This groundbreaking collection of texts, translated from sources in a dozen languages from the seventh to the eighteenth centuries, presents the historical process of conversion to Islam in all its variety and unruly detail, through the eyes of both Muslim and non-Muslim observers.
This multi-disciplinary book presents chapters by prominent scholars on the powerful commune that birthed a pope, sheltered saints, built banking institutions that have thrived for nearly 1000 years, and nurtured vibrant communities of artists and intellectuals.
Dumbarton Oaks houses the largest collection of Byzantine lead seals in the world, with approximately 17,000 specimens. Volume 7 of the ongoing series of Dumbarton Oaks catalogues presents a distinct part of the collection: 572 anonymous seals bearing sacred images on both sides.
The Medieval Iberian Treasury in the Context of Cultural Interchange—expanded beyond the special issue of Medieval Encounters from which it was drawn—centers on the magnificent treasury of San Isidoro de León to address wider questions about the meanings of cross-cultural luxury goods in royal-ecclesiastical settings during the central Middle Ages.
Picturing Death: 1200–1600 explores the visual culture of mortality over the course of four centuries that witnessed a remarkable flourishing of imagery focused on the themes of death, dying, and the afterlife.
The collection of essays gathered in this volume investigates the interaction between art and relics as a distinct historical relevance for devotional art of Early Modernity and the Renaissance.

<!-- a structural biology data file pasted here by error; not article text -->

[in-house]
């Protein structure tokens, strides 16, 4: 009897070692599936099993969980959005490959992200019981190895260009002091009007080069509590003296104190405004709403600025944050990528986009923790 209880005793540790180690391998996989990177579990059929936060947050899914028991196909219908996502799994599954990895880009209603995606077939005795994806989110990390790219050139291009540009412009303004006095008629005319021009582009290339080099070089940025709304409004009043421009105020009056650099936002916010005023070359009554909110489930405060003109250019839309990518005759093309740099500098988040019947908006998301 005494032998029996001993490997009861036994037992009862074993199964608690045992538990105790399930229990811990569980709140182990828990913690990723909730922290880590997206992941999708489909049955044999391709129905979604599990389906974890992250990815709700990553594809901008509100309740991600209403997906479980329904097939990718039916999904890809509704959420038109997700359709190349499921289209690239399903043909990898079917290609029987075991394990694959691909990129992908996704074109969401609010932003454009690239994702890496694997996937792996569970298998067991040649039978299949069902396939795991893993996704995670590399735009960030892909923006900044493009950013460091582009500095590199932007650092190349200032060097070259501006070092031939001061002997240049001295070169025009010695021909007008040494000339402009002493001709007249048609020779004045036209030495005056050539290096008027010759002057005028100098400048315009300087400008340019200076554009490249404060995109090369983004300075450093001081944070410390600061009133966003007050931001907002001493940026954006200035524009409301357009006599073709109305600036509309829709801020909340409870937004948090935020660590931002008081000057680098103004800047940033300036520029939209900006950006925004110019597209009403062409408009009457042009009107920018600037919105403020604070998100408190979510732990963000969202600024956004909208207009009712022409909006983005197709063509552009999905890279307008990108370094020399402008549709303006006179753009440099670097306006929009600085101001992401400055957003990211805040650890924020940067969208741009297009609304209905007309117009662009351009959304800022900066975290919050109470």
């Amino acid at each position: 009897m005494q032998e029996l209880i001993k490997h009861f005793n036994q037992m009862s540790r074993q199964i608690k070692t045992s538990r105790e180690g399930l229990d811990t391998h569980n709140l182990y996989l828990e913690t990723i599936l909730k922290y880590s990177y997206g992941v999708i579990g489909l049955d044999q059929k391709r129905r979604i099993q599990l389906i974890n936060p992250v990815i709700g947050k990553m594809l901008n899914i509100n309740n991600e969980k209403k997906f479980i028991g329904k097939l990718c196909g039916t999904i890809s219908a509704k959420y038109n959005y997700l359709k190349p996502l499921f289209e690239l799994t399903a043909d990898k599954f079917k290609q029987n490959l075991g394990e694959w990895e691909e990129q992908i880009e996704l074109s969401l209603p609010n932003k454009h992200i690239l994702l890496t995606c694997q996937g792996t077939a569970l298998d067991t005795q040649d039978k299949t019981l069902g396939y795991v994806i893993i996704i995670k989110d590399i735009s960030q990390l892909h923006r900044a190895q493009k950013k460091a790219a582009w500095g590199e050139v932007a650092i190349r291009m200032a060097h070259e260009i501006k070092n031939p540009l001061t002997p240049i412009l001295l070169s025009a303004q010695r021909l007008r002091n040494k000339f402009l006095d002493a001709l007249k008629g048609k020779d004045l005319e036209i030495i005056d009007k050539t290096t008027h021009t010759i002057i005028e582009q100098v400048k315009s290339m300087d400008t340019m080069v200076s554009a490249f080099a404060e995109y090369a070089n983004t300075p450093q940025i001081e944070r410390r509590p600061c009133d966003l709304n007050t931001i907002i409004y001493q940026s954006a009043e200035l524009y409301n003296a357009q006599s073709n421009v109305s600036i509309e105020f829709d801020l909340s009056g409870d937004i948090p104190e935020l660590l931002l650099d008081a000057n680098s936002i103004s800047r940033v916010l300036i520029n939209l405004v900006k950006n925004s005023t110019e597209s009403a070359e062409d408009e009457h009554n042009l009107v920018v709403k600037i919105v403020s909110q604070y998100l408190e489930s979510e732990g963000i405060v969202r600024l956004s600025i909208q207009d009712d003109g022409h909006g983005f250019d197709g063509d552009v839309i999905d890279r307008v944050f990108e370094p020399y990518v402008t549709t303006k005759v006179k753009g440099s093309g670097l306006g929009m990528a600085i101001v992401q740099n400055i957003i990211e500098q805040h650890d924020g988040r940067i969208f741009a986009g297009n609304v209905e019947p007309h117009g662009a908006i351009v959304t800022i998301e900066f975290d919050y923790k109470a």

From Giotto to the Parisian goldsmith Jean le Braelier, from Avignon to Naples via Mallorca, by approaching paintings, funeral monuments, frescoes, precious wood panelling and even a royal faldistoire, the authors question the impact of economic factors on the artistic creation.
The Merton library is rightly known for its antiquity, its beautiful medieval and early modern architecture and fittings and for its remarkable and important collection of manuscripts and rare books.
This new volume Tomb Monuments in Medieval Europe will encourage a pan-European approach (focusing on Catholic Christendom), recognising that trade, war, diplomacy, and marriage spanned individual countries and left their mark on material culture, influencing patrons, craftsmen, methods and materials.
What does the study of iconography entail for scholars active today? How does it intersect with the broad array of methodological and theoretical approaches now at the disposal of art historians? Should we still dare to use the term “iconography” to describe such work?